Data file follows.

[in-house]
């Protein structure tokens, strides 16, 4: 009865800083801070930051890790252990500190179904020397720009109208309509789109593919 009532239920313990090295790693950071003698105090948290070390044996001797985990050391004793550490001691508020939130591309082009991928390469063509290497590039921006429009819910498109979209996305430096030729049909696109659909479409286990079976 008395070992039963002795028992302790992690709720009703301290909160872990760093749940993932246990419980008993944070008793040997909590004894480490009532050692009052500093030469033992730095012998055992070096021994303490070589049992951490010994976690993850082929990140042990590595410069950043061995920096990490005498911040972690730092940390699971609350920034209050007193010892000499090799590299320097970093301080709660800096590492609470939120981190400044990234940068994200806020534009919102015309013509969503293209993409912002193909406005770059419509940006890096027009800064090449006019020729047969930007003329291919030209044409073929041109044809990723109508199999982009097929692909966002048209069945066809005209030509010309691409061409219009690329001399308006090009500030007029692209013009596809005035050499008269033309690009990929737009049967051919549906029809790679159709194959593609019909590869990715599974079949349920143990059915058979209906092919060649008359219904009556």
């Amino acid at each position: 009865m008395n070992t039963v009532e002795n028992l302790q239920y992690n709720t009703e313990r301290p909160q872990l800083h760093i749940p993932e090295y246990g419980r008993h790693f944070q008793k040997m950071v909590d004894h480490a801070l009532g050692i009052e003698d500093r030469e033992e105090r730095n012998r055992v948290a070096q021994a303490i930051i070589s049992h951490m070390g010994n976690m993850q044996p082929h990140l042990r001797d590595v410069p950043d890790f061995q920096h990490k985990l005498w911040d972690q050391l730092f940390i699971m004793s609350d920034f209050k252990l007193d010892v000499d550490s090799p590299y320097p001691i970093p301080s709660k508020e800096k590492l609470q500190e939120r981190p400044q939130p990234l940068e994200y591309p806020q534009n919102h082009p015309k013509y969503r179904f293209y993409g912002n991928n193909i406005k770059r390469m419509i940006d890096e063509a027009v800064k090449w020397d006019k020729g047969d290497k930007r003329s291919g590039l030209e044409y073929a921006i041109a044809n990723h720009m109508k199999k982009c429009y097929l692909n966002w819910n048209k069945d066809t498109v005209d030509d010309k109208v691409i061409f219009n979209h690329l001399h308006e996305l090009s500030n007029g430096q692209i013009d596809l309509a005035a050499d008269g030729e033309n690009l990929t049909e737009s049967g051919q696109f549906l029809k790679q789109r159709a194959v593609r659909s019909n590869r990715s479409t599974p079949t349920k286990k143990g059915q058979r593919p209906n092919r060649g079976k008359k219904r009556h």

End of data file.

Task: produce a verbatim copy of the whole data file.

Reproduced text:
[in-house]
């Protein structure tokens, strides 16, 4: 009865800083801070930051890790252990500190179904020397720009109208309509789109593919 009532239920313990090295790693950071003698105090948290070390044996001797985990050391004793550490001691508020939130591309082009991928390469063509290497590039921006429009819910498109979209996305430096030729049909696109659909479409286990079976 008395070992039963002795028992302790992690709720009703301290909160872990760093749940993932246990419980008993944070008793040997909590004894480490009532050692009052500093030469033992730095012998055992070096021994303490070589049992951490010994976690993850082929990140042990590595410069950043061995920096990490005498911040972690730092940390699971609350920034209050007193010892000499090799590299320097970093301080709660800096590492609470939120981190400044990234940068994200806020534009919102015309013509969503293209993409912002193909406005770059419509940006890096027009800064090449006019020729047969930007003329291919030209044409073929041109044809990723109508199999982009097929692909966002048209069945066809005209030509010309691409061409219009690329001399308006090009500030007029692209013009596809005035050499008269033309690009990929737009049967051919549906029809790679159709194959593609019909590869990715599974079949349920143990059915058979209906092919060649008359219904009556």
């Amino acid at each position: 009865m008395n070992t039963v009532e002795n028992l302790q239920y992690n709720t009703e313990r301290p909160q872990l800083h760093i749940p993932e090295y246990g419980r008993h790693f944070q008793k040997m950071v909590d004894h480490a801070l009532g050692i009052e003698d500093r030469e033992e105090r730095n012998r055992v948290a070096q021994a303490i930051i070589s049992h951490m070390g010994n976690m993850q044996p082929h990140l042990r001797d590595v410069p950043d890790f061995q920096h990490k985990l005498w911040d972690q050391l730092f940390i699971m004793s609350d920034f209050k252990l007193d010892v000499d550490s090799p590299y320097p001691i970093p301080s709660k508020e800096k590492l609470q500190e939120r981190p400044q939130p990234l940068e994200y591309p806020q534009n919102h082009p015309k013509y969503r179904f293209y993409g912002n991928n193909i406005k770059r390469m419509i940006d890096e063509a027009v800064k090449w020397d006019k020729g047969d290497k930007r003329s291919g590039l030209e044409y073929a921006i041109a044809n990723h720009m109508k199999k982009c429009y097929l692909n966002w819910n048209k069945d066809t498109v005209d030509d010309k109208v691409i061409f219009n979209h690329l001399h308006e996305l090009s500030n007029g430096q692209i013009d596809l309509a005035a050499d008269g030729e033309n690009l990929t049909e737009s049967g051919q696109f549906l029809k790679q789109r159709a194959v593609r659909s019909n590869r990715s479409t599974p079949t349920k286990k143990g059915q058979r593919p209906n092919r060649g079976k008359k219904r009556h």